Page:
Brian Komei Dempster

Brian Komei Dempster's debut book of poetry, Topaz, was published by Four Way Books in Fall 2013.  Dempster is editor of both From Our Side of the Fence: Growing Up in America's Concentration Camps (Kearny Street Workshop, 2001), which received a 2007 Nisei Voices Award from the National Japanese American Historical Society, and Making Home from War: Stories of Japanese American Exile and Resettlement (Heyday, 2011). His work—as a poet, workshop instructor, and editor—has been recognized by grants from the Arts Foundation of Michigan and the Michigan Council for Arts and Cultural Affairs, the California State Library's California Civil Liberties Public Education Program, the Center for Cultural Innovation, and the San Francisco Arts Commission. Dempster has also received scholarships to the Bread Loaf Writers' Conference.  He is a professor of rhetoric and language and a faculty member in Asian Pacific American Studies at the University of San Francisco, where he also serves as Director of Administration for the Master of Arts in Asia Pacific Studies.

Updated April 2014

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Poems from Topaz

In an intergenerational reading held at the Japanese American National Museum on Saturday, March 15, 2014, Sansei poet and editor, Brian Komei Dempster, read these two poems, “Crossing” and “Steamer Trunk,” along with other work from his debut collection, Topaz, which looks at the legacy of the camp experience and its impact on younger generations (see Topaz book page).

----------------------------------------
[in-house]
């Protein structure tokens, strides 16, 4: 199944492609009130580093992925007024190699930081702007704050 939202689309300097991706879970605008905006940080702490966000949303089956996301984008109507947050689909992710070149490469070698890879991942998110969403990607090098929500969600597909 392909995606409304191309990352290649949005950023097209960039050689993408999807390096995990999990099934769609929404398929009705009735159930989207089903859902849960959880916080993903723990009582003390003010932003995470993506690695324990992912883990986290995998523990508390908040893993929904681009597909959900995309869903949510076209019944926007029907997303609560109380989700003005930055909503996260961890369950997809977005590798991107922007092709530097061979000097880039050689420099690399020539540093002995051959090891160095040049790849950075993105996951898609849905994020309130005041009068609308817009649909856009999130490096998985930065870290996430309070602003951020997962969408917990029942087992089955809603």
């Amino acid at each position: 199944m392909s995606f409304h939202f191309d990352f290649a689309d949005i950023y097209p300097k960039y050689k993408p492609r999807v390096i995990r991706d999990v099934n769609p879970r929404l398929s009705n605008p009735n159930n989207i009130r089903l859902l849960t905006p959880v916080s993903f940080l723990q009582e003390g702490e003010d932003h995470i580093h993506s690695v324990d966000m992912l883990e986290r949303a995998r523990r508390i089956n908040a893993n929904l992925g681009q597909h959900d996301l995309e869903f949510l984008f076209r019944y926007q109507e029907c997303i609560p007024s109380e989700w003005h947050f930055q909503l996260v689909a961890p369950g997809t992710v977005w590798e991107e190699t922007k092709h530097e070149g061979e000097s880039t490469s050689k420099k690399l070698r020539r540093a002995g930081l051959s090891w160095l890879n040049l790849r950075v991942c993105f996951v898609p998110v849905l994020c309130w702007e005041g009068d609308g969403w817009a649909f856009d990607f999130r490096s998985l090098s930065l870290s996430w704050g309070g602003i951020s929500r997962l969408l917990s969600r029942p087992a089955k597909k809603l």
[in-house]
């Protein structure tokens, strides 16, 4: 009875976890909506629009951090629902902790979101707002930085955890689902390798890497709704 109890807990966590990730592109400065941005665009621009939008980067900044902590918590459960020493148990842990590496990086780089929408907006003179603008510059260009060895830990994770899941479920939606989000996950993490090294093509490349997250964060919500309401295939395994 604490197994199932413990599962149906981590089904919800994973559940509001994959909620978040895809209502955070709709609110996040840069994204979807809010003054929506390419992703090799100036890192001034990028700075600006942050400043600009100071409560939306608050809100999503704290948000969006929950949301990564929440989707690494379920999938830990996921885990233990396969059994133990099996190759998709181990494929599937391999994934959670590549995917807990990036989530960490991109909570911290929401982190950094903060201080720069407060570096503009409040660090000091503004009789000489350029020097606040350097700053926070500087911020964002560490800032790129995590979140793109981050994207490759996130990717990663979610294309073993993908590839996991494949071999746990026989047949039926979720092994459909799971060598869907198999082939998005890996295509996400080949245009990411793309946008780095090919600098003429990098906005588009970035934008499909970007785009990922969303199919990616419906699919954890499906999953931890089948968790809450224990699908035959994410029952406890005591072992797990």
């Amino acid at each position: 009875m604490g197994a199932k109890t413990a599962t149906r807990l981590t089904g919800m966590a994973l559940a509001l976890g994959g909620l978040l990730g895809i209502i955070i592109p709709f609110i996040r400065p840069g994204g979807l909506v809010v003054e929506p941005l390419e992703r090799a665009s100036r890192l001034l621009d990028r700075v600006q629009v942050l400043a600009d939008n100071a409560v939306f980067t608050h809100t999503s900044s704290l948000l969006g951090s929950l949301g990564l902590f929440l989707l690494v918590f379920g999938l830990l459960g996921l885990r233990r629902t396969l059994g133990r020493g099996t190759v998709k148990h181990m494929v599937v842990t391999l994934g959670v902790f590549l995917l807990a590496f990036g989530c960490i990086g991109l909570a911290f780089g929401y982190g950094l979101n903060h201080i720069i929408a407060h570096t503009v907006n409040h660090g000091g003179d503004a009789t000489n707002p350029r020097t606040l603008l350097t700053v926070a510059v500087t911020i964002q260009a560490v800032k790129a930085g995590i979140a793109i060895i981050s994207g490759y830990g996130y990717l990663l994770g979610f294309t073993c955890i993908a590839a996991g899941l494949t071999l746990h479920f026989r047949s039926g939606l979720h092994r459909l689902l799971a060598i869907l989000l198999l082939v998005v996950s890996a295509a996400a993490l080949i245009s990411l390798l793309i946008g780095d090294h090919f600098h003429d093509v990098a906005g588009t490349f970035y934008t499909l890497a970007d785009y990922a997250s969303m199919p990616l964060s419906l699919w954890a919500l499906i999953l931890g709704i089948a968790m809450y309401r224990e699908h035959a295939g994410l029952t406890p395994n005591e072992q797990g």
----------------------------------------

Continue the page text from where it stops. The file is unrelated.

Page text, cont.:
Dempster also discussed his community-based writing projects and anthologies, in which Japanese Americans—mostly Nisei—tell their stories of wartime incarceration and post-war resettlement. Joining Dempster was project participant Toru Saito, who sang and played music, along with prominent Nisei writer ...

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Your Hands Guide Me Through Trains

From the bridge we stare down at the track, searching
the arch, where rails curve out of darkness. You lift me
on your shoulders and we balance in white light, the dead center
approaching. The whistle blows, a rumble climbs
through the bones of your feet, through your legs and hands into mine,

your right hand clenches my right,
your left hand clenches my left,
if this were 1942, my hands would be the handle
of your suitcase and your purple book scripted
in prayer. Torn from family, you board a boxcar, snap open

your case, set your brush and ...

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